Motor Traffic Free Routes

Strategy behind the Standard

Motor traffic free routes away from the highway can form important links for everyday trips. They are attractive to those who prefer to avoid motor traffic. To achieve their full potential, off-highway routes need to be designed and maintained to a high level of quality, particularly in terms of surfacing, accessibility and lighting. They should be well maintained and kept free of leaf debris, snow and ice. It may be appropriate to design them as shared use paths, with an expectation that all users will take care but in some situations, such as busier commuter routes, it will be preferable to provide separation between pedestrians and cyclists.

Best Practice Guidance to be used by Essex Highways.

For best practice guidance on the design of motor traffic free routes, see Chapter 8 of the LTN 1/20 Cycle Infrastructure Design.

ECC Recommendations

Traffic free routes away from highways can include routes on disused railway lines, through parks and public open space, in canal and riverside towpaths and public rights of way.

Some key design considerations include:

  • With suitable widths and surface materials, off-highway routes can provide a high level of service for utility cycling;
  • Off-highway routes should be integrated with the wider network, with clear signing and properly constructed links between the off-road sections and the adjacent highways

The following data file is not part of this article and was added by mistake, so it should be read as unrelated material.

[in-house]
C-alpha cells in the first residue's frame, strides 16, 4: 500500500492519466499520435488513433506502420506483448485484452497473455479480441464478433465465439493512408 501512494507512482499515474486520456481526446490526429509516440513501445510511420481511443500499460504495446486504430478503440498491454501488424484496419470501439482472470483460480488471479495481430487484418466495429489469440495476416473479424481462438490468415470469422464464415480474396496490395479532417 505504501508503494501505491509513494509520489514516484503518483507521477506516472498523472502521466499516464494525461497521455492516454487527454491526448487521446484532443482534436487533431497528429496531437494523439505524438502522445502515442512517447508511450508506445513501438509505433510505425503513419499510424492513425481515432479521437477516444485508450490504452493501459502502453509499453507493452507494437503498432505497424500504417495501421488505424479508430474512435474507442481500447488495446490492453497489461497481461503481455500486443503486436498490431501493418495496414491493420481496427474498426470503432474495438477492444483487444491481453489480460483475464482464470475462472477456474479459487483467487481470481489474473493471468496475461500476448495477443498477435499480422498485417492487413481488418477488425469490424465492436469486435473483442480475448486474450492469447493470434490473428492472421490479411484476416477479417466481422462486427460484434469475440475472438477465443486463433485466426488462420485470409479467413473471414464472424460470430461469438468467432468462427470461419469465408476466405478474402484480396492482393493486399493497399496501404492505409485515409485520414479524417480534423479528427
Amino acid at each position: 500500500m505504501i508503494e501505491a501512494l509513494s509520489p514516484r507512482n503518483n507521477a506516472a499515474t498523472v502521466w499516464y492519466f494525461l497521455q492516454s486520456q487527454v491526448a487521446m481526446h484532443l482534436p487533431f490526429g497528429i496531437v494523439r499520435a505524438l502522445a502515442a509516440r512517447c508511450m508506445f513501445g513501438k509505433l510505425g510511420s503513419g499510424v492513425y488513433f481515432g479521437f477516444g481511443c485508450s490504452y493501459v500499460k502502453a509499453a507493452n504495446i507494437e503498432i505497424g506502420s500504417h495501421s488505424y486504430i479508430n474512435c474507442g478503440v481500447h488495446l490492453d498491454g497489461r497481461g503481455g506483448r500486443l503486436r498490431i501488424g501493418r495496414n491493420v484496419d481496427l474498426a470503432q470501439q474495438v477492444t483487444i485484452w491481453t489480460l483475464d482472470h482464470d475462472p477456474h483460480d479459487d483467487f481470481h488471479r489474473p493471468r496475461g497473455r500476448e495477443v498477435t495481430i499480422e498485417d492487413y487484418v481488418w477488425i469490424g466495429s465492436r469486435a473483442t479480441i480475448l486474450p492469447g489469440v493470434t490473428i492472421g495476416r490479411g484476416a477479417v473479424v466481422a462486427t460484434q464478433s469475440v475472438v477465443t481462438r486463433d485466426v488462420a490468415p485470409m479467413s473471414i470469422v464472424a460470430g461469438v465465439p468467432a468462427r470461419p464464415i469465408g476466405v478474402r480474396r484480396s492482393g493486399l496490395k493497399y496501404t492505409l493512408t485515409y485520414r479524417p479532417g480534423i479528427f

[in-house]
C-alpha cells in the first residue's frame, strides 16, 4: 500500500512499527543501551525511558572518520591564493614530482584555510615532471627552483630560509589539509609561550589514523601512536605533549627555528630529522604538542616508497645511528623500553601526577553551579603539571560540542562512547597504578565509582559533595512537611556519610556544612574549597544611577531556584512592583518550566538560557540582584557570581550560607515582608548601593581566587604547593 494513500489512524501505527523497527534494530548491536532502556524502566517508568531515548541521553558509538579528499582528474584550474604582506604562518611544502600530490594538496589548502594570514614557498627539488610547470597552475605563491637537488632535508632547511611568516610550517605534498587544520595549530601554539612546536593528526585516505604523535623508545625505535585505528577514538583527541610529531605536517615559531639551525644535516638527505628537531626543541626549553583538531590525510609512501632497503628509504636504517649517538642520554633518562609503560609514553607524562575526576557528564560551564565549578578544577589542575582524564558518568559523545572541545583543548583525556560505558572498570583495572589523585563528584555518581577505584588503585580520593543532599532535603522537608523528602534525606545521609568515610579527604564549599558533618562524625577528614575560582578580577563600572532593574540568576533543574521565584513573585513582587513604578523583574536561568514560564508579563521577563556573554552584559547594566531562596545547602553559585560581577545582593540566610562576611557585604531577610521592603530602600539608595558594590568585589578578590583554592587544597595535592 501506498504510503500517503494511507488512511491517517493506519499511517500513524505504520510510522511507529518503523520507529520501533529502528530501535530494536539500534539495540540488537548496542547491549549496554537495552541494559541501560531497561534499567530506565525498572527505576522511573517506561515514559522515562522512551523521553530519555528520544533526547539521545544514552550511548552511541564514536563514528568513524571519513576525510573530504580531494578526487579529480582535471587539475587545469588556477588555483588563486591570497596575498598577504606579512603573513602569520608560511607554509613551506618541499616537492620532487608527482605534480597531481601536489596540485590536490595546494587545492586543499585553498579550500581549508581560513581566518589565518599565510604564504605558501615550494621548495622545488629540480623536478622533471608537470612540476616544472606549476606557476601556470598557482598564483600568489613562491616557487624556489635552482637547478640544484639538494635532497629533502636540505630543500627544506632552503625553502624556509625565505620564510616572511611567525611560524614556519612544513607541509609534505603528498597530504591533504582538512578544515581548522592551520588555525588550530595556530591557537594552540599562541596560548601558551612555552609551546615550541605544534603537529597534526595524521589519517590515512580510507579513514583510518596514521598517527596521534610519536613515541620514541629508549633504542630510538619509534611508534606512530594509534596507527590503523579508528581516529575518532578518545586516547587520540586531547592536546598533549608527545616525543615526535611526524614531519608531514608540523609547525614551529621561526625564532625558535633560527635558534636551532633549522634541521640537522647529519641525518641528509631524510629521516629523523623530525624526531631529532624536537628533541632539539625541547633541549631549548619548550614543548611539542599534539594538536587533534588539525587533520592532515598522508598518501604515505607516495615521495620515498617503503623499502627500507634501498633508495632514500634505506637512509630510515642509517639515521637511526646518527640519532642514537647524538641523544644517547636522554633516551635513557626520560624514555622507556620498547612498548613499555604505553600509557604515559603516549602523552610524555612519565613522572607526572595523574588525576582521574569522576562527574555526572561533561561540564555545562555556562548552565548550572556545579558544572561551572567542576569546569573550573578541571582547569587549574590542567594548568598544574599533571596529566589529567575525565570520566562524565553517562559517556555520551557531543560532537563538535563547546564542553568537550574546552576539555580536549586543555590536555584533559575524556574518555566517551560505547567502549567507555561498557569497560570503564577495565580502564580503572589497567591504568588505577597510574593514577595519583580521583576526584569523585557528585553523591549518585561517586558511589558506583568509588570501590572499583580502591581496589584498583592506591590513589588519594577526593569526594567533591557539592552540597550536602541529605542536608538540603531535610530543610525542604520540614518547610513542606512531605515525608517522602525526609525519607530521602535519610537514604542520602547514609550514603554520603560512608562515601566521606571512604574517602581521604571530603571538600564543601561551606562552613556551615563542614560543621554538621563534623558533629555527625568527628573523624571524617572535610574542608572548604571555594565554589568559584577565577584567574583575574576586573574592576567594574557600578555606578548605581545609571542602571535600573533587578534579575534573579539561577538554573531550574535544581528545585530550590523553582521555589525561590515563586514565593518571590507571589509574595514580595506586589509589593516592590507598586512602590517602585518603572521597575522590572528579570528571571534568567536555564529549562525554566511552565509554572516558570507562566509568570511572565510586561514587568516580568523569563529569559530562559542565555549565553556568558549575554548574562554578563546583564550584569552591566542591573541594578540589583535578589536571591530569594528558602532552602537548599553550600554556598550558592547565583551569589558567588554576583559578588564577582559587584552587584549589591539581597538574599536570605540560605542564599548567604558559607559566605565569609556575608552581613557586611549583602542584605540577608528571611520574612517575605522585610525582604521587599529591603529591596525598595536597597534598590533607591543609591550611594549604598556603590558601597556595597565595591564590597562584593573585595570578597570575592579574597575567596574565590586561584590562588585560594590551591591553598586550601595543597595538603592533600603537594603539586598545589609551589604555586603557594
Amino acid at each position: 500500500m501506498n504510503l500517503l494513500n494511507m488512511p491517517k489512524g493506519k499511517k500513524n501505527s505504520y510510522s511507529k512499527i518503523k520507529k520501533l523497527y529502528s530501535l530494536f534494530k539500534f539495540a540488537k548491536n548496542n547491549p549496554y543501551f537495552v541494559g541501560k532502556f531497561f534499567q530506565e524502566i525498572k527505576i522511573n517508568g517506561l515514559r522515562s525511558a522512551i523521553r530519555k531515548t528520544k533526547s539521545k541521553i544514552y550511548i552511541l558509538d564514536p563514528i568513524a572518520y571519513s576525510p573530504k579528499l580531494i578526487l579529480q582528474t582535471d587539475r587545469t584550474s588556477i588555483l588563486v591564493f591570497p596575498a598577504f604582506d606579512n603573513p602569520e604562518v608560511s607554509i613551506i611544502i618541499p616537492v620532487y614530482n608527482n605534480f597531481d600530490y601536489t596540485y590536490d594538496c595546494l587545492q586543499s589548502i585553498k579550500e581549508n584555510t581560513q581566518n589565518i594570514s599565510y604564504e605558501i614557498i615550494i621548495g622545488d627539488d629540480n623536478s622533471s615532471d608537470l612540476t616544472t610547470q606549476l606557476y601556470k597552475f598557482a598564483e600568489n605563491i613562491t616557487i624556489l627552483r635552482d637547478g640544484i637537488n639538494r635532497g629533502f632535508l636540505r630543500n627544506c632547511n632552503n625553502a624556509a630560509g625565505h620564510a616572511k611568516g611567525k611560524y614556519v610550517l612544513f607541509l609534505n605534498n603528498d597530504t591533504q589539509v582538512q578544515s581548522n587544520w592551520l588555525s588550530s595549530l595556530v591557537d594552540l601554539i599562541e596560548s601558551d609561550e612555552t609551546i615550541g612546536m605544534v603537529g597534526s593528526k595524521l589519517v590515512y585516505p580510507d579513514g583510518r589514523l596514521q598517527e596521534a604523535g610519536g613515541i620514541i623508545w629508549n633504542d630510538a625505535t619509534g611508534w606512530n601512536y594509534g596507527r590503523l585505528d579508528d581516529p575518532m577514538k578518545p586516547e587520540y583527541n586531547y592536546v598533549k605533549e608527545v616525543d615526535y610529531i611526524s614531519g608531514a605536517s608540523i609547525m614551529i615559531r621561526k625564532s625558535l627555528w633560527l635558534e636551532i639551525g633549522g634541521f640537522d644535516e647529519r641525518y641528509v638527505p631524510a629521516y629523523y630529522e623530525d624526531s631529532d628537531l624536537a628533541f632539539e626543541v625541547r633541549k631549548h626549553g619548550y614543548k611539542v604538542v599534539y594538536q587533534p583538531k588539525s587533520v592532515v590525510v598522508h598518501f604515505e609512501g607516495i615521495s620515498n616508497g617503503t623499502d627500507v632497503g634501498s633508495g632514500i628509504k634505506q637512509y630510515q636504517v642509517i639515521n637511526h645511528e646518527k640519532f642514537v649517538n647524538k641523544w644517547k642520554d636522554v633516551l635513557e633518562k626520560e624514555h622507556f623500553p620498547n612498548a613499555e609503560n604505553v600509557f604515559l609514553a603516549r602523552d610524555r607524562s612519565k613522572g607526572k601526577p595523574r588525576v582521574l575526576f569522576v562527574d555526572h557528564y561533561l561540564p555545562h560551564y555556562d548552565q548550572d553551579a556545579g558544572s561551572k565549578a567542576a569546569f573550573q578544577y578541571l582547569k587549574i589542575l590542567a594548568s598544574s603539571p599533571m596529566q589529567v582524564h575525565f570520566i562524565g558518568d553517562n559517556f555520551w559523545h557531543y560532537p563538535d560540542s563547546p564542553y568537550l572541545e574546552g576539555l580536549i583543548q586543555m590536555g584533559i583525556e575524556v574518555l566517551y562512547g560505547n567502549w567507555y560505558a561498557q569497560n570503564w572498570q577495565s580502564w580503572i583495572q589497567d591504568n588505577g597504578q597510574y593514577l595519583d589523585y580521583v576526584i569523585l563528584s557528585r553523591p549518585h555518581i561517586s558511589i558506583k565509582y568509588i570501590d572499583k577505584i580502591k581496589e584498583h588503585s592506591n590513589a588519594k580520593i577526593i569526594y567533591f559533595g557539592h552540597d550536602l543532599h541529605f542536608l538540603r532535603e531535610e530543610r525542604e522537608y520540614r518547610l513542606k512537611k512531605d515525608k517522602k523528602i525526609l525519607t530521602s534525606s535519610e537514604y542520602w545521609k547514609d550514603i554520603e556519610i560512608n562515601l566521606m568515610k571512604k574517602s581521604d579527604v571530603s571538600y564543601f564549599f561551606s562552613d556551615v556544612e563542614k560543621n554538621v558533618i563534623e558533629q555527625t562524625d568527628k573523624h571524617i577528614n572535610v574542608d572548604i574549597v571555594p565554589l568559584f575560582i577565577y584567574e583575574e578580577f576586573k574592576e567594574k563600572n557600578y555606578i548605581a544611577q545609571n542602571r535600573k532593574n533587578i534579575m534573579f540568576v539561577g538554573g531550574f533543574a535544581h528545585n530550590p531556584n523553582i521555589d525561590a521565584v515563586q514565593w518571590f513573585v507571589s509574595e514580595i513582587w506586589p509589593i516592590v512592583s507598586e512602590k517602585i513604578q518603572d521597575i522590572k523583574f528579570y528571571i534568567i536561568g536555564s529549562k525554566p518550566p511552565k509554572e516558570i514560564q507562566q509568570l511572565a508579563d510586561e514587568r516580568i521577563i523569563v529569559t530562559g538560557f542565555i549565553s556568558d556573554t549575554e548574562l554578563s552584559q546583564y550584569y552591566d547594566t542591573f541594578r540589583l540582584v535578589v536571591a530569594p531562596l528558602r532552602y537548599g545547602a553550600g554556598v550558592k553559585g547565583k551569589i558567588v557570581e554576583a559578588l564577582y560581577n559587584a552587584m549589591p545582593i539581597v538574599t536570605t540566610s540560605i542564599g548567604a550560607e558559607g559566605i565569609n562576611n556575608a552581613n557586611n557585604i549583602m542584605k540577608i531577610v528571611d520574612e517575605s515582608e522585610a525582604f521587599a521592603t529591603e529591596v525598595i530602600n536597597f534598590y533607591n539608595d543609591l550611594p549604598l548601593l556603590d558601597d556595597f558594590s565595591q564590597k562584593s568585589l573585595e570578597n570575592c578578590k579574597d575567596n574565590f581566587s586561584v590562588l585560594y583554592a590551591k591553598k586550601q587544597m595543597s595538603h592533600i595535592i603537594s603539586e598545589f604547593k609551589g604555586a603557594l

• On some routes, access points may be far apart and the alignment may be separated from its surroundings. This may lead to anti-social behaviour, crime and/ or fear of crime. Achieving a good level of social safety should be considered in the design process
  • For year-round utility cycling, a sealed surface is necessary and street lighting should be provided. Where the purpose of the route is primarily for leisure trips, these features may be less important. However, loose gravel surfaces can be difficult or inaccessible for people in wheelchairs and some types of adapted cycle

Motor traffic free routes are seen as desirable infrastructure where circumstances permit and should be used wherever appropriate, paying particular attention to the management of any user conflict. Careful consideration should be given to the way in which the needs of pedestrians and other users of the motor traffic free area are safely met in conjunction with those of people who cycle.

Maintenance of traffic free routes is an important consideration. They can quickly become unattractive or unusable when littered with broken glass or dumped refuse and should be included in routine cleansing operations.

Autumn leaf fall and subsequent leaf mould can be slippery and hazardous if not cleared. Unlike highways, there is no natural sweeping effect from the passage of cyclists and pedestrians. Where a traffic free route forms part of the local cycle network for utility trips it should be prioritised for snow and ice clearance.

Best Practice Examples in Essex

Bunny Walks, Chelmsford

Mill Ln., Maldon

Flitch Way, Braintree

The Wivenhoe Trail, Colchester

Internal Colleague Engagement

Whenever designing new or upgrading existing cycling infrastructure, ensure the following depts./teams are consulted: Maintenance, Asset Management, Network Assurance, Road Safety

How the Standard should be applied

The guidelines stated above should be used when designing any off-highway cycle route in Essex. Only in exceptional circumstances should there be a departure from the standards set above. This standard applies to any new motor traffic free routes created, and when reviewing an existing motor traffic free route which needs updating, if the benefits are deemed sufficient.